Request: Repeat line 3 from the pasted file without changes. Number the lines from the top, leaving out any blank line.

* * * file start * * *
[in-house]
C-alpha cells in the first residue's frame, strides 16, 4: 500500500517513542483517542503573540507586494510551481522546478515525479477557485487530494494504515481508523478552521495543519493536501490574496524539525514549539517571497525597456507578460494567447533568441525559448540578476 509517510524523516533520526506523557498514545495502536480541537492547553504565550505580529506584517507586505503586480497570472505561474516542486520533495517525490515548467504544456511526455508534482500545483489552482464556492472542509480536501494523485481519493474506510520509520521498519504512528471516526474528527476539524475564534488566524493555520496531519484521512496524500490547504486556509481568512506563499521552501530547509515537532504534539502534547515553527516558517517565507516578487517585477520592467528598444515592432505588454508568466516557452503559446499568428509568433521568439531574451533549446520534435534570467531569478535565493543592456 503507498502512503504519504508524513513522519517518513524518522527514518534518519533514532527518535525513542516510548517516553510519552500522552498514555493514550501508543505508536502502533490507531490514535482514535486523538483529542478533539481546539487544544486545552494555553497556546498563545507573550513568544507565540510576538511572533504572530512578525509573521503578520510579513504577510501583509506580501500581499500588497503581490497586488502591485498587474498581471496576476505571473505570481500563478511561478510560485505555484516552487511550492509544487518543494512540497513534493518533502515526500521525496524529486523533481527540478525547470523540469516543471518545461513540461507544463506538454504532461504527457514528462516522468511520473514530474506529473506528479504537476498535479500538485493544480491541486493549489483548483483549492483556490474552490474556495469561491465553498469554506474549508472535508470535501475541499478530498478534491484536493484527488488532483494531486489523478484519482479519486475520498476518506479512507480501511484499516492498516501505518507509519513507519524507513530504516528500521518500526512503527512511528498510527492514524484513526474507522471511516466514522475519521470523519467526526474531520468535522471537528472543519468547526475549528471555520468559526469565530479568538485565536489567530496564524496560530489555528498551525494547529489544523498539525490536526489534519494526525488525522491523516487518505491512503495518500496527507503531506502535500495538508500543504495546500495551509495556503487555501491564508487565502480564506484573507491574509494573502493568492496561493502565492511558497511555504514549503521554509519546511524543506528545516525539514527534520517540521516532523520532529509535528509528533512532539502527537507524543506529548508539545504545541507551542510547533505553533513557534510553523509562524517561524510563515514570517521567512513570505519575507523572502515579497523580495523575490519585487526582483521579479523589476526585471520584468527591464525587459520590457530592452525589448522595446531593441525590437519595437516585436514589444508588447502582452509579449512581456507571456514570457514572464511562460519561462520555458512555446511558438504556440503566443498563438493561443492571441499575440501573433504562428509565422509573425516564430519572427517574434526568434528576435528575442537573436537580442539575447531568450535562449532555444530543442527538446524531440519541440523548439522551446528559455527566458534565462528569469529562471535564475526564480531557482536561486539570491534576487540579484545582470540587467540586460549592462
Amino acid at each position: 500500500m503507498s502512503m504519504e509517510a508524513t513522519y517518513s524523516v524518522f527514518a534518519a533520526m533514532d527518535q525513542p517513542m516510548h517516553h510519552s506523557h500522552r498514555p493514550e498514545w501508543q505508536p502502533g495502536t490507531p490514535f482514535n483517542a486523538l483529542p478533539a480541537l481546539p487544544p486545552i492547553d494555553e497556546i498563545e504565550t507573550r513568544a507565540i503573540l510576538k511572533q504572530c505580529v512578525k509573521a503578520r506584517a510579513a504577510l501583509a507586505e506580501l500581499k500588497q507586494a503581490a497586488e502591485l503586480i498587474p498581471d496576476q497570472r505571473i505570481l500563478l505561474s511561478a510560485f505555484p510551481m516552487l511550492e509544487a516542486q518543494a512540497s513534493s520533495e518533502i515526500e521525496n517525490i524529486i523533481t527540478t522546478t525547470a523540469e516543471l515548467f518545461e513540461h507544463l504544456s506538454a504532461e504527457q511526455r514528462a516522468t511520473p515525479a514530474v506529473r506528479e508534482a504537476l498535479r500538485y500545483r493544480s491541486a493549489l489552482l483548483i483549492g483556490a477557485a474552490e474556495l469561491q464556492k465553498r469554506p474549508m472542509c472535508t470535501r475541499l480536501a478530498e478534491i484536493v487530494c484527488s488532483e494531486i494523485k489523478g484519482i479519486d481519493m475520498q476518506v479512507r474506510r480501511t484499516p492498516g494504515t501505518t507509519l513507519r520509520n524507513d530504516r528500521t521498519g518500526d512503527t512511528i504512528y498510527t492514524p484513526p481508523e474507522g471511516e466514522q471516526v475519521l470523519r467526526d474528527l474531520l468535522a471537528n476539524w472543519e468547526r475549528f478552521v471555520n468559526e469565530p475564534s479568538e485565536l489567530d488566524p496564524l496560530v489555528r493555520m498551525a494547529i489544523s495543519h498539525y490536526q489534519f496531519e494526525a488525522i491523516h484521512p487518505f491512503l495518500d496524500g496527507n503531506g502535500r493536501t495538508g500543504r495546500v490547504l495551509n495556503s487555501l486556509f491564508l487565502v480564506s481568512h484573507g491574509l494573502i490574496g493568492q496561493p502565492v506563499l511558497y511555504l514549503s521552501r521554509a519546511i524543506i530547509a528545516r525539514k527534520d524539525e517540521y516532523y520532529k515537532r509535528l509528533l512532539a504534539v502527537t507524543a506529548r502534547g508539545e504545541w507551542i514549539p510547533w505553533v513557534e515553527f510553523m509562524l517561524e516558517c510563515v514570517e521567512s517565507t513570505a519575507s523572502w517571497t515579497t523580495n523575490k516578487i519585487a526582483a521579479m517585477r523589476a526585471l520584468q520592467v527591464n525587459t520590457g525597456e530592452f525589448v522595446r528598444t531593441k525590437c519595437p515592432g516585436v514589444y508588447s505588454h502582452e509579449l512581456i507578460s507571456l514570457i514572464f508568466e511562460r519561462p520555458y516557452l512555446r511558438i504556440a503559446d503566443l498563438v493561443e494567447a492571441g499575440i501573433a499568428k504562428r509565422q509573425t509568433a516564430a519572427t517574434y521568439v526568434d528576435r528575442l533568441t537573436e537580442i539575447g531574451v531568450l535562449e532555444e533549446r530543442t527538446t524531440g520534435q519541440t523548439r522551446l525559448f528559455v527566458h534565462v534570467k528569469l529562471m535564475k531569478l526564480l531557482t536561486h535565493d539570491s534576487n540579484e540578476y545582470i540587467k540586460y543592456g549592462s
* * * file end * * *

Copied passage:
Amino acid at each position: 500500500m503507498s502512503m504519504e509517510a508524513t513522519y517518513s524523516v524518522f527514518a534518519a533520526m533514532d527518535q525513542p517513542m516510548h517516553h510519552s506523557h500522552r498514555p493514550e498514545w501508543q505508536p502502533g495502536t490507531p490514535f482514535n483517542a486523538l483529542p478533539a480541537l481546539p487544544p486545552i492547553d494555553e497556546i498563545e504565550t507573550r513568544a507565540i503573540l510576538k511572533q504572530c505580529v512578525k509573521a503578520r506584517a510579513a504577510l501583509a507586505e506580501l500581499k500588497q507586494a503581490a497586488e502591485l503586480i498587474p498581471d496576476q497570472r505571473i505570481l500563478l505561474s511561478a510560485f505555484p510551481m516552487l511550492e509544487a516542486q518543494a512540497s513534493s520533495e518533502i515526500e521525496n517525490i524529486i523533481t527540478t522546478t525547470a523540469e516543471l515548467f518545461e513540461h507544463l504544456s506538454a504532461e504527457q511526455r514528462a516522468t511520473p515525479a514530474v506529473r506528479e508534482a504537476l498535479r500538485y500545483r493544480s491541486a493549489l489552482l483548483i483549492g483556490a477557485a474552490e474556495l469561491q464556492k465553498r469554506p474549508m472542509c472535508t470535501r475541499l480536501a478530498e478534491i484536493v487530494c484527488s488532483e494531486i494523485k489523478g484519482i479519486d481519493m475520498q476518506v479512507r474506510r480501511t484499516p492498516g494504515t501505518t507509519l513507519r520509520n524507513d530504516r528500521t521498519g518500526d512503527t512511528i504512528y498510527t492514524p484513526p481508523e474507522g471511516e466514522q471516526v475519521l470523519r467526526d474528527l474531520l468535522a471537528n476539524w472543519e468547526r475549528f478552521v471555520n468559526e469565530p475564534s479568538e485565536l489567530d488566524p496564524l496560530v489555528r493555520m498551525a494547529i489544523s495543519h498539525y490536526q489534519f496531519e494526525a488525522i491523516h484521512p487518505f491512503l495518500d496524500g496527507n503531506g502535500r493536501t495538508g500543504r495546500v490547504l495551509n495556503s487555501l486556509f491564508l487565502v480564506s481568512h484573507g491574509l494573502i490574496g493568492q496561493p502565492v506563499l511558497y511555504l514549503s521552501r521554509a519546511i524543506i530547509a528545516r525539514k527534520d524539525e517540521y516532523y520532529k515537532r509535528l509528533l512532539a504534539v502527537t507524543a506529548r502534547g508539545e504545541w507551542i514549539p510547533w505553533v513557534e515553527f510553523m509562524l517561524e516558517c510563515v514570517e521567512s517565507t513570505a519575507s523572502w517571497t515579497t523580495n523575490k516578487i519585487a526582483a521579479m517585477r523589476a526585471l520584468q520592467v527591464n525587459t520590457g525597456e530592452f525589448v522595446r528598444t531593441k525590437c519595437p515592432g516585436v514589444y508588447s505588454h502582452e509579449l512581456i507578460s507571456l514570457i514572464f508568466e511562460r519561462p520555458y516557452l512555446r511558438i504556440a503559446d503566443l498563438v493561443e494567447a492571441g499575440i501573433a499568428k504562428r509565422q509573425t509568433a516564430a519572427t517574434y521568439v526568434d528576435r528575442l533568441t537573436e537580442i539575447g531574451v531568450l535562449e532555444e533549446r530543442t527538446t524531440g520534435q519541440t523548439r522551446l525559448f528559455v527566458h534565462v534570467k528569469l529562471m535564475k531569478l526564480l531557482t536561486h535565493d539570491s534576487n540579484e540578476y545582470i540587467k540586460y543592456g549592462s